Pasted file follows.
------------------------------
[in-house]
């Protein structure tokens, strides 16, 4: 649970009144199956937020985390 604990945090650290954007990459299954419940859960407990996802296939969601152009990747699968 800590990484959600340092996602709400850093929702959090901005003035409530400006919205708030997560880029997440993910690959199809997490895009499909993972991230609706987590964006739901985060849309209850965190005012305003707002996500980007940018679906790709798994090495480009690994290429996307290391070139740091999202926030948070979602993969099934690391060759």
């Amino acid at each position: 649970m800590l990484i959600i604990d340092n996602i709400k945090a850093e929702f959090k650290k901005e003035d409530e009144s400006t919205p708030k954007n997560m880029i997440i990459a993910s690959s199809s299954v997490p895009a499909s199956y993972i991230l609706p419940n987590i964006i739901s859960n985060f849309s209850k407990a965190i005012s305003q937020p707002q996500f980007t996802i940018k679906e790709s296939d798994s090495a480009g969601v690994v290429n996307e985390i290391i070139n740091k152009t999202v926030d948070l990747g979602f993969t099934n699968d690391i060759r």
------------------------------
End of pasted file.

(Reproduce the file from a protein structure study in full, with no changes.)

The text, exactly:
[in-house]
């Protein structure tokens, strides 16, 4: 649970009144199956937020985390 604990945090650290954007990459299954419940859960407990996802296939969601152009990747699968 800590990484959600340092996602709400850093929702959090901005003035409530400006919205708030997560880029997440993910690959199809997490895009499909993972991230609706987590964006739901985060849309209850965190005012305003707002996500980007940018679906790709798994090495480009690994290429996307290391070139740091999202926030948070979602993969099934690391060759």
């Amino acid at each position: 649970m800590l990484i959600i604990d340092n996602i709400k945090a850093e929702f959090k650290k901005e003035d409530e009144s400006t919205p708030k954007n997560m880029i997440i990459a993910s690959s199809s299954v997490p895009a499909s199956y993972i991230l609706p419940n987590i964006i739901s859960n985060f849309s209850k407990a965190i005012s305003q937020p707002q996500f980007t996802i940018k679906e790709s296939d798994s090495a480009g969601v690994v290429n996307e985390i290391i070139n740091k152009t999202v926030d948070l990747g979602f993969t099934n699968d690391i060759r």